Angie Mead recorded two versions of the song “You Leave” for her impressive 1999 debut CD, West Of The Present. The first was an emotional ballad built on acoustic guitar, strings, and Mead’s strong but beautiful vocals. The lyrics, which depict a woman who has been spurned by either a lover or friend, are ominous but blend in with the well-crafted arrangement.
On “You Leave (12:04 Remix),” Mead transforms the song into a nightmare but moving the lyrics front and center and delivering them in a raspy whisper. It’s scary in a Play Misty For Me vein rather than anything supernatural. The 12:04 in the title seems to be the time of night the woman makes a phone call. Initially, her barely audible voice sounds sexy, but then ominous strings and percussion roll in like dark clouds, and the woman becomes a stalker.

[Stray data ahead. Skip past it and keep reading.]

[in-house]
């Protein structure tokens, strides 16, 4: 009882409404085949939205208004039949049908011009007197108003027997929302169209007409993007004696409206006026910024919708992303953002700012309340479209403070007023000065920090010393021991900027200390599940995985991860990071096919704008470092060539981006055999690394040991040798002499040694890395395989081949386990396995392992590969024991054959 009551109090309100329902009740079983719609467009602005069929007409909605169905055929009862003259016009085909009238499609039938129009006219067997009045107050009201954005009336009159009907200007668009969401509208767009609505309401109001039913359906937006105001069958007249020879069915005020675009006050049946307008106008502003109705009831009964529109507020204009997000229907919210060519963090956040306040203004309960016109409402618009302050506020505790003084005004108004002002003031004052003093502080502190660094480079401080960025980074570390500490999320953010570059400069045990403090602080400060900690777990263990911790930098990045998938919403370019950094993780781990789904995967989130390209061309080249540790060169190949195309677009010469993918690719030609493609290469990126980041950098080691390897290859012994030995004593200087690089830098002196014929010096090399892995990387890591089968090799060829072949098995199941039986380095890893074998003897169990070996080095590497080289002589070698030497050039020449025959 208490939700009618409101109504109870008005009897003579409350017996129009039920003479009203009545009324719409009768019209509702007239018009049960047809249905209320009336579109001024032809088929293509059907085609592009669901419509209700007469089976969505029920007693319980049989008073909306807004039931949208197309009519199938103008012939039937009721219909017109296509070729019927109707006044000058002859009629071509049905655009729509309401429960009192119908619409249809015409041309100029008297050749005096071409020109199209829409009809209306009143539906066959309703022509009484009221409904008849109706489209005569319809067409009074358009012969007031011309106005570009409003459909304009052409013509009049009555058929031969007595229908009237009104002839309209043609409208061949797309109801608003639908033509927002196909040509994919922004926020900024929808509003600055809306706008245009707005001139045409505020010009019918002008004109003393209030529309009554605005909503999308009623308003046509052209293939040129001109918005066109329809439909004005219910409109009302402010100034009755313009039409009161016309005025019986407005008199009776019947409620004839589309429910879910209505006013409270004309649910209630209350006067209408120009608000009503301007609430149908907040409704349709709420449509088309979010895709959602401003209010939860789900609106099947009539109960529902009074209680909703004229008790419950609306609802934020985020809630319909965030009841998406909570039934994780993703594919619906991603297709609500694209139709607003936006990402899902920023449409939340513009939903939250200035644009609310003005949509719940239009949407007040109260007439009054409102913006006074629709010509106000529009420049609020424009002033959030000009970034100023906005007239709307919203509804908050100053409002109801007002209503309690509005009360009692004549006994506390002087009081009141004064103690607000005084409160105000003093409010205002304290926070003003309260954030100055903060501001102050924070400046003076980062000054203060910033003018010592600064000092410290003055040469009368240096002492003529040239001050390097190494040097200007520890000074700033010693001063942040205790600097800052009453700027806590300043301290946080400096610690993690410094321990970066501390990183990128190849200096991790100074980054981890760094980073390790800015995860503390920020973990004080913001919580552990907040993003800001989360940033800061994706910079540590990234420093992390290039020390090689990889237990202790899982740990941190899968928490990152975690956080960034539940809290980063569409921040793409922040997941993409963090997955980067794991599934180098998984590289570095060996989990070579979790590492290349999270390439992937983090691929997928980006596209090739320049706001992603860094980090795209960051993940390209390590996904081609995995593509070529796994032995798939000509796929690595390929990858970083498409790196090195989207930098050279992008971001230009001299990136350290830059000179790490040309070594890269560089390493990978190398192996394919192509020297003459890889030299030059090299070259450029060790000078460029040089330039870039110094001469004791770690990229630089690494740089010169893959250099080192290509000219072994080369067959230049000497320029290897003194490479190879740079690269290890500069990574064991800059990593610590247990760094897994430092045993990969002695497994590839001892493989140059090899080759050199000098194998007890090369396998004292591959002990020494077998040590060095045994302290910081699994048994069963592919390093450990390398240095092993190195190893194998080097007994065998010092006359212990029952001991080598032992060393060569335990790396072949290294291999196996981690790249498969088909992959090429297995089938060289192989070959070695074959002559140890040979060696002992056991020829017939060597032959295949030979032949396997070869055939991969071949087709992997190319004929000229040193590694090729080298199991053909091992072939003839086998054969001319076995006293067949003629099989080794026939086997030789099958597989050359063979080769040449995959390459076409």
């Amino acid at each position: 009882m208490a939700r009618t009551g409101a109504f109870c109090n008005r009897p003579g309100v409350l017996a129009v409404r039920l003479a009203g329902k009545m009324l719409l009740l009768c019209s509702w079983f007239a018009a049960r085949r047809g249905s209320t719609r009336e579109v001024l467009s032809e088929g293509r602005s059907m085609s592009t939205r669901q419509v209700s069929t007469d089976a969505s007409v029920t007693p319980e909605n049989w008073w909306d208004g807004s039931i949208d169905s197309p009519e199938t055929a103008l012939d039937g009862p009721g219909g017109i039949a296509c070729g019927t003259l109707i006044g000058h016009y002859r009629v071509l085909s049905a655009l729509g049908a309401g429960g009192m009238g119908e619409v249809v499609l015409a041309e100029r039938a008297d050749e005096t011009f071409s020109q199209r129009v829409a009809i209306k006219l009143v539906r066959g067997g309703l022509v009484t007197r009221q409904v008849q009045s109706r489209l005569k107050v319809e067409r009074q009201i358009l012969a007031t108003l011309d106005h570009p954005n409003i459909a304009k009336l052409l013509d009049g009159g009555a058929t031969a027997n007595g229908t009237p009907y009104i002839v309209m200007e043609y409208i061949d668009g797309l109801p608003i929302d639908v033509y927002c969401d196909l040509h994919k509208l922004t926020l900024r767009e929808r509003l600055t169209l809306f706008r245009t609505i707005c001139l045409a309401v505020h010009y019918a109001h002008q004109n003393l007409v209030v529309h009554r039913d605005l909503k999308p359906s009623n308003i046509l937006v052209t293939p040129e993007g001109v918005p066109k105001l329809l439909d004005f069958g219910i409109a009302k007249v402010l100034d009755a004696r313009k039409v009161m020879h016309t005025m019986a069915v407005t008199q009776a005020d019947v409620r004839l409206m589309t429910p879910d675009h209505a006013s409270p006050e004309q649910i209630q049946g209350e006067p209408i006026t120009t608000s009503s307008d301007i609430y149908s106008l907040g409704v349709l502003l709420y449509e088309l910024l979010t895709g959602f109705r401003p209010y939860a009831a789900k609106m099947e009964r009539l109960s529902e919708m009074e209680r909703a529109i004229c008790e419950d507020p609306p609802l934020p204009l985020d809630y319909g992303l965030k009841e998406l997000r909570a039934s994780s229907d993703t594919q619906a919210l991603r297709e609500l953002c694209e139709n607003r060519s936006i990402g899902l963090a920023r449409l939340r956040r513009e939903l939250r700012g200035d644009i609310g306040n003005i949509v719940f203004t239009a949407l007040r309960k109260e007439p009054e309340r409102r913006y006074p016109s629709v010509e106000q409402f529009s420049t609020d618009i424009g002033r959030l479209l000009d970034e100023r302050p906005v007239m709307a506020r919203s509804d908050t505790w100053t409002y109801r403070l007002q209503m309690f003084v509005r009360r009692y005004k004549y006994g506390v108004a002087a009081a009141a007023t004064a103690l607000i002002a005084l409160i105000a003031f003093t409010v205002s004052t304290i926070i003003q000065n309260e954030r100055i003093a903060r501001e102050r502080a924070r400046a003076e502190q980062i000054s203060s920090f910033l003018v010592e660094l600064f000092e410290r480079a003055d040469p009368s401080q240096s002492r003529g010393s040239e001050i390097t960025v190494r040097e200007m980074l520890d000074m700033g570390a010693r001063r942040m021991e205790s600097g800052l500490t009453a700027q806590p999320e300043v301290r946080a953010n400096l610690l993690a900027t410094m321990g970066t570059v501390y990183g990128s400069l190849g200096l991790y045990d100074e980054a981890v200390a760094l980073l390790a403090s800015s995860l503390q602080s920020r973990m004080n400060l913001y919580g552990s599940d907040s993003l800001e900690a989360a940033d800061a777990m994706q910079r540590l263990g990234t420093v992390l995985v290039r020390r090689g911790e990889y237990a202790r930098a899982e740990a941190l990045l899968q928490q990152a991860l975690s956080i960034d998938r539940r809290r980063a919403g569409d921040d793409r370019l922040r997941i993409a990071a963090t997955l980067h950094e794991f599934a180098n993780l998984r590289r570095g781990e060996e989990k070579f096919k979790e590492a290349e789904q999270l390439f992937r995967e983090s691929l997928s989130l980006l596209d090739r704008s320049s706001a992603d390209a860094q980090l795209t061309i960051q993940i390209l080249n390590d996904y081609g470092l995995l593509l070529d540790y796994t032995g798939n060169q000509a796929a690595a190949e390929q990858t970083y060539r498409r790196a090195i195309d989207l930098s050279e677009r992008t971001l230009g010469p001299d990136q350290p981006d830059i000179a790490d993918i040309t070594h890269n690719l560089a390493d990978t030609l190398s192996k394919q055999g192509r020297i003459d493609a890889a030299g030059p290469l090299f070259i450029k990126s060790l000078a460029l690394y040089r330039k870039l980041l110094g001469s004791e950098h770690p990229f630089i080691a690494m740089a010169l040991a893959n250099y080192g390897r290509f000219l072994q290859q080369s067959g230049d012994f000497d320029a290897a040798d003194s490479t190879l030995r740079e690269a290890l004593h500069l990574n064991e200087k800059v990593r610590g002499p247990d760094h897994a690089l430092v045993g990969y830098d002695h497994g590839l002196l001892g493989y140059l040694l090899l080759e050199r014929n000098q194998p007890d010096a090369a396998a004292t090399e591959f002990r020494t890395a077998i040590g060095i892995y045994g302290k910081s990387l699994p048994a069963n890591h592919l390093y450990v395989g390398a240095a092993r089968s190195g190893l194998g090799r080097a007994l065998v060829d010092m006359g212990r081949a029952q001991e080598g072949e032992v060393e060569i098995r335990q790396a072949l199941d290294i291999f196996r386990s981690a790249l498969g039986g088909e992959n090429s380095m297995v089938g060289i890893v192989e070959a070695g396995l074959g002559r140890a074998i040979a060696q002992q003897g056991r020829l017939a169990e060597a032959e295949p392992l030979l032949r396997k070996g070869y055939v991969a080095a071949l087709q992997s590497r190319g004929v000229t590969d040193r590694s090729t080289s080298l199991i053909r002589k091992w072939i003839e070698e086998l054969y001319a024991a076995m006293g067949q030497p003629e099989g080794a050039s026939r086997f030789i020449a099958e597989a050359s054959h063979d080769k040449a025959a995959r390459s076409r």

“Hey I know you see me walk by,” Mead sings. “You see me in the corner of your eye.” It’s not clear what type of a relationship the woman had with recipient of her call, but one way or another it’s over. “Hey I know it’s been a while/You didn’t recognize me with a smile.” And there isn’t a trace of affection in Mead’s tone when she observes, “Hey my friend look what you’re doing to me.” The tension escalates until the caller finally suggests, “So let me kick you around for a while/let me bring you down.” Mead drags out the last word, a whispered threat that seems more unnerving than if she had screamed it.